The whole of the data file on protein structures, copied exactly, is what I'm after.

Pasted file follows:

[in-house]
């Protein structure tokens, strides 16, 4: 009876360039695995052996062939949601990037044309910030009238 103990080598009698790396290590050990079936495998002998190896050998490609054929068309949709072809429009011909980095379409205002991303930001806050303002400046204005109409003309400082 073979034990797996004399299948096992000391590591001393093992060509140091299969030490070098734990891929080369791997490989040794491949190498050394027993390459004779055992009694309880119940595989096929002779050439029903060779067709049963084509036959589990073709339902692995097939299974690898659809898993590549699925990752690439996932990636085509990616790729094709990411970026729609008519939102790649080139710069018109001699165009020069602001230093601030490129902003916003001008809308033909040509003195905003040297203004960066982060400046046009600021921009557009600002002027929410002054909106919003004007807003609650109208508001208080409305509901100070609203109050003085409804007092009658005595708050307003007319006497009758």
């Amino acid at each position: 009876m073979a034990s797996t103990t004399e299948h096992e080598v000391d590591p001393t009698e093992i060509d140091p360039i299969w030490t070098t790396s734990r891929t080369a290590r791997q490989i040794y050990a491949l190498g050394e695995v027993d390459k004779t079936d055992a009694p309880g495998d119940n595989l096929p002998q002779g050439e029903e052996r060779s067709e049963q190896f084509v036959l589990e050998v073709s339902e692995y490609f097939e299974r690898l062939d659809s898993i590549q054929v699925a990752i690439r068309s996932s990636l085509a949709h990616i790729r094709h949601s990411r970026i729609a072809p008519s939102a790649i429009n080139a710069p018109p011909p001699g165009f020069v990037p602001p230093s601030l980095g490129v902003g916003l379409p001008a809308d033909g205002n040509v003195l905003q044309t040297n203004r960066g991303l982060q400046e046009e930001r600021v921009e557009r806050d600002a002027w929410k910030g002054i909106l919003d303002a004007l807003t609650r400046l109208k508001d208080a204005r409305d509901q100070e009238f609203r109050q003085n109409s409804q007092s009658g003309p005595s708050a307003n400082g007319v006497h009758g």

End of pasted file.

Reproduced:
[in-house]
């Protein structure tokens, strides 16, 4: 009876360039695995052996062939949601990037044309910030009238 103990080598009698790396290590050990079936495998002998190896050998490609054929068309949709072809429009011909980095379409205002991303930001806050303002400046204005109409003309400082 073979034990797996004399299948096992000391590591001393093992060509140091299969030490070098734990891929080369791997490989040794491949190498050394027993390459004779055992009694309880119940595989096929002779050439029903060779067709049963084509036959589990073709339902692995097939299974690898659809898993590549699925990752690439996932990636085509990616790729094709990411970026729609008519939102790649080139710069018109001699165009020069602001230093601030490129902003916003001008809308033909040509003195905003040297203004960066982060400046046009600021921009557009600002002027929410002054909106919003004007807003609650109208508001208080409305509901100070609203109050003085409804007092009658005595708050307003007319006497009758």
């Amino acid at each position: 009876m073979a034990s797996t103990t004399e299948h096992e080598v000391d590591p001393t009698e093992i060509d140091p360039i299969w030490t070098t790396s734990r891929t080369a290590r791997q490989i040794y050990a491949l190498g050394e695995v027993d390459k004779t079936d055992a009694p309880g495998d119940n595989l096929p002998q002779g050439e029903e052996r060779s067709e049963q190896f084509v036959l589990e050998v073709s339902e692995y490609f097939e299974r690898l062939d659809s898993i590549q054929v699925a990752i690439r068309s996932s990636l085509a949709h990616i790729r094709h949601s990411r970026i729609a072809p008519s939102a790649i429009n080139a710069p018109p011909p001699g165009f020069v990037p602001p230093s601030l980095g490129v902003g916003l379409p001008a809308d033909g205002n040509v003195l905003q044309t040297n203004r960066g991303l982060q400046e046009e930001r600021v921009e557009r806050d600002a002027w929410k910030g002054i909106l919003d303002a004007l807003t609650r400046l109208k508001d208080a204005r409305d509901q100070e009238f609203r109050q003085n109409s409804q007092s009658g003309p005595s708050a307003n400082g007319v006497h009758g």